When it comes to camping, the gear you take along can make or break the experience. Pack right, and you’ll be ready for any adventure — whether you’re hitting the beach in British Columbia or alpine hiking in Alberta. Forget too many essential items, though, and you could literally find yourself up a creek without a paddle.

Of course, remembering to pack everything you’ll need for your next trip into the wild can be tricky — so we’ve come to the rescue. Behold, our ultimate guide for what to bring along whenever you go camping!

See also: What to bring when camping in the rain.

Don’t Leave Home Without These Essential Items

We’ve split this list up into two different sections. This first one deals with the stuff you absolutely can’t afford to leave behind: things that pertain to safety and physical needs (like eating, sleeping, and going to the bathroom). There are some other things you’ll probably want to have on hand as well to make sure your trip stays fun, but we’ll get to that in the next part of the article. For now, consider these items your top priority:

Clothing and Shelter

Sleeping under the stars can be very romantic — but only when it’s a choice. You don’t want to be staring up at the night sky because you forgot your tent. All conscientious campers need to pack weather-appropriate clothing, too. Here’s a checklist that’ll keep you warm and dry on your next trip:

  • A tent: make sure it’s the right size for the number of people in your party, and that it can handle any weather you expect to encounter. If you’re not sure how to choose an appropriate tent, try MEC’s Find Your Tent quiz.
  • Versatile clothing: you probably can’t take your whole wardrobe on a camping trip (unless you have a really big vehicle), so it’s best to opt for clothing that can handle a wide range of temperatures. If you can afford merino wool, it’s always a smart choice for base layers — it’s a warm, lightweight material that breathes easily and insulates even when wet, which makes it perfect for both physical activities and staying cozy in the cold.
  • Rain-proof outerwear: into every life, a little rain must fall… and if it happens while you’re camping, you’d best be prepared! Bring a lightweight waterproof (not water “resistant”) jacket on every camping trip, and consider waterproof bags for any items you want to keep dry.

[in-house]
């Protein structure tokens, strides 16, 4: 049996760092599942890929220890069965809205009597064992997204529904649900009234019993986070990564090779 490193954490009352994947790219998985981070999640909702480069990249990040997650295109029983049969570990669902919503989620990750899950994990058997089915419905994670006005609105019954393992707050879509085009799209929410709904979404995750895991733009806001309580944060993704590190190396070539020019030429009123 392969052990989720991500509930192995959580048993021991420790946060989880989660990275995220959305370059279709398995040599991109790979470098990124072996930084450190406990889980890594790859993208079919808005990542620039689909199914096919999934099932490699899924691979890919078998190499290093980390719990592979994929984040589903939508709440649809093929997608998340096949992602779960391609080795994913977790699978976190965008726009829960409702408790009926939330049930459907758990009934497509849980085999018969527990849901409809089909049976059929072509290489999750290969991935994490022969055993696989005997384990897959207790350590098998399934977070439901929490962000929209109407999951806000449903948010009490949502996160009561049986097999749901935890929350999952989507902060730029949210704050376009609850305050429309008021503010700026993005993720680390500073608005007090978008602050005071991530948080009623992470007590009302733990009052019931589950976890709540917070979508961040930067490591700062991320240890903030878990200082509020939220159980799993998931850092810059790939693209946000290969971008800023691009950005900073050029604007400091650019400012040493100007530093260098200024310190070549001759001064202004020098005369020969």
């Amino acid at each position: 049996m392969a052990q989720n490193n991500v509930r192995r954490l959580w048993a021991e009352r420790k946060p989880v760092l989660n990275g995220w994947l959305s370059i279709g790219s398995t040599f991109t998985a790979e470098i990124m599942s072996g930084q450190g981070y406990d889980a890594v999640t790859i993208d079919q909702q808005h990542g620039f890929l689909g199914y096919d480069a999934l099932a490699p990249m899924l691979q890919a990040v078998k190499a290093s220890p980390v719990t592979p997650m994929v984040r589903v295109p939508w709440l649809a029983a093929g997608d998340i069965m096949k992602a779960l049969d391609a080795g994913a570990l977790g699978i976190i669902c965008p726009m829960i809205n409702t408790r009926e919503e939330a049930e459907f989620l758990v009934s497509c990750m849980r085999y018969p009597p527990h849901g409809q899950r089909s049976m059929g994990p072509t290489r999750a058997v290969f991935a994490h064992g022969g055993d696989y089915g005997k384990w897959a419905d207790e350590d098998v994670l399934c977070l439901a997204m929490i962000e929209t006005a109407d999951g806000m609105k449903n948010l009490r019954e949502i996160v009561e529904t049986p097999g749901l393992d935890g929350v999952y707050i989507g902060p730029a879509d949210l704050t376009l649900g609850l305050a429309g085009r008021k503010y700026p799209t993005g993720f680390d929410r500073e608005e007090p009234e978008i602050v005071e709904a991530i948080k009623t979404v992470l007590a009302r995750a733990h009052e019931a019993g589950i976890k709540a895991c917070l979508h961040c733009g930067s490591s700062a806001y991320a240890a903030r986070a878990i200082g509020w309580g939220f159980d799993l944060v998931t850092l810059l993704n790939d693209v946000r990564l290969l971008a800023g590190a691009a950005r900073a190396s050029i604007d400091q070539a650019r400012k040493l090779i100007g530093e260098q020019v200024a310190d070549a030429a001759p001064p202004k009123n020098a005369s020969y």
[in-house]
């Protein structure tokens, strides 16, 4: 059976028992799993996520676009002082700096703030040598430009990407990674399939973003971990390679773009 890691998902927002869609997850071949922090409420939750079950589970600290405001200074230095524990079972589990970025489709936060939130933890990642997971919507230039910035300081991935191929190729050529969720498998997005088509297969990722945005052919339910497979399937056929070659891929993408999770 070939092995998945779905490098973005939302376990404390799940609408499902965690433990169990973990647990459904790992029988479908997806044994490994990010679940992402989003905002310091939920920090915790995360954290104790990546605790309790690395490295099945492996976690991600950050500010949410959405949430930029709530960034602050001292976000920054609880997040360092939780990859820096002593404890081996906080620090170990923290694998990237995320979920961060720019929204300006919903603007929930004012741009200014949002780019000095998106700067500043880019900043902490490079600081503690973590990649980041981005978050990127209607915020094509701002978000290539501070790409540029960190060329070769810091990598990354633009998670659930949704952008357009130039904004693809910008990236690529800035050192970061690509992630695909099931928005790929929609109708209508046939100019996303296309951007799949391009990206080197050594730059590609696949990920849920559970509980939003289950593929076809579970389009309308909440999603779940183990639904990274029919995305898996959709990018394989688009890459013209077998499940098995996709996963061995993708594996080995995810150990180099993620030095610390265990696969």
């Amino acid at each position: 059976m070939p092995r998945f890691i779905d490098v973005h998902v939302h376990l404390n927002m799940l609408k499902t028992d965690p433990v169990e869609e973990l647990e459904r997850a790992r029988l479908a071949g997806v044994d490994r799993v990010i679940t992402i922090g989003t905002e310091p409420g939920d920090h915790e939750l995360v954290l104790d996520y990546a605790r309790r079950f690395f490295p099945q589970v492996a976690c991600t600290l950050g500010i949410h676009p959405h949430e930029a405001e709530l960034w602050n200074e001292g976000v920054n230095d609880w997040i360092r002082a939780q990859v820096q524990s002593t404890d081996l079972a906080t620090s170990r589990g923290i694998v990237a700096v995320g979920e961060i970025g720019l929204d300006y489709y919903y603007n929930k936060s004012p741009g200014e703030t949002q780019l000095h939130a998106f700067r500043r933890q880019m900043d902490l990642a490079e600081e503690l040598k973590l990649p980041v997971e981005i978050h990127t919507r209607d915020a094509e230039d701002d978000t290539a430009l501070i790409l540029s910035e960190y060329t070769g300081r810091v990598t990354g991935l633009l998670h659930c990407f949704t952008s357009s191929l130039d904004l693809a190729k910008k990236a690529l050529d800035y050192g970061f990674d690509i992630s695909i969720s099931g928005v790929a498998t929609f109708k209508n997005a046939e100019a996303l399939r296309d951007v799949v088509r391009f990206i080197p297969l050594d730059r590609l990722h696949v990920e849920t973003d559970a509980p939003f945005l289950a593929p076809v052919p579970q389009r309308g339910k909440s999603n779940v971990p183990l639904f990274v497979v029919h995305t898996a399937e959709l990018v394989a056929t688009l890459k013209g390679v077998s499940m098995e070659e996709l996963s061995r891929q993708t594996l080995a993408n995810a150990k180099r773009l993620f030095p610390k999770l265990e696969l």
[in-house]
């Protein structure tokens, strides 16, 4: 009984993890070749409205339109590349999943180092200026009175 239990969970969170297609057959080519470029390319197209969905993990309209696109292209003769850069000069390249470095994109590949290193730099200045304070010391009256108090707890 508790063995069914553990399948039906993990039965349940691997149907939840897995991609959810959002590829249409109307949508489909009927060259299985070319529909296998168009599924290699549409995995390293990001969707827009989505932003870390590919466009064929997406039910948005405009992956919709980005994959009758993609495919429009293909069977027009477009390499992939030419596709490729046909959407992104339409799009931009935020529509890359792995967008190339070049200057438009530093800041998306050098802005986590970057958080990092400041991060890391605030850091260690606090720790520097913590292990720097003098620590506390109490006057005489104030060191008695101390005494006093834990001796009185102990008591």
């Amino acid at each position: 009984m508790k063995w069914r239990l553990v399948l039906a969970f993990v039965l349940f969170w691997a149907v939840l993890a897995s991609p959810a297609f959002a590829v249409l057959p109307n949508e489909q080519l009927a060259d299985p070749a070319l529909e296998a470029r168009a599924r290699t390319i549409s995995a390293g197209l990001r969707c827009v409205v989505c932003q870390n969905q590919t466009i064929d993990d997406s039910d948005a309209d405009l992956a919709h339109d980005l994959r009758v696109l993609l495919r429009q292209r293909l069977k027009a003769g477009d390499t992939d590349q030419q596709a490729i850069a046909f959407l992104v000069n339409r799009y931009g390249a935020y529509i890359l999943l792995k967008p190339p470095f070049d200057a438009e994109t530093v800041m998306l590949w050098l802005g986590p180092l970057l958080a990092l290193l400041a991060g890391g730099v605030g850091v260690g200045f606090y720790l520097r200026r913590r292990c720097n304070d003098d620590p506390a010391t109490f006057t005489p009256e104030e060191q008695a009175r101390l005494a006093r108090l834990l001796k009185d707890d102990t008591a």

• Proper footwear: don’t take those brand new Nike kicks on a muddy mountain trail — you’ll regret it, we promise. When it comes to footwear, remember: function always comes before form. Look for durable, weatherproof shoes with excellent traction and good support so that you can scamper up slopes and abscond from animals if you need to beat a hasty retreat.

Food and Cooking Supplies

Food is just as important as shelter, so be sure to consider your consumable goods when planning your journey and save room for the following:

  • Firestarters and tools: you’ll probably want to start a fire at some point during the trip, so make sure you bring a means to do so. Matches are the most basic tool for this task, but you can also bring flint and steel or a cigarette lighter. Magnesium firestarters exist too — but make sure that if your firestarter needs fuel you check it before leaving. It’s also a good idea to bring a backup, just in case your first one gets ruined or fails. Don’t forget to bring a sturdy and good quality axe for your wood cutting needs.
  • Cooking appliances: building a fire isn’t the only way to prepare food in the wilderness. Portable ranges and hot plates are an option too — as long as you have extra propane tanks or a source of electricity nearby.
  • Dry and/or canned goods: as a general rule, you don’t want to bring delicate things camping. When it comes to food, that’s especially true — if it can easily be crushed or spilled, leave it at home. Dry goods like jerky, granola, and nuts are your best friends here, along with canned protein and vegetables. Oh, and if you’re building a fire, don’t forget the ingredients for s’mores!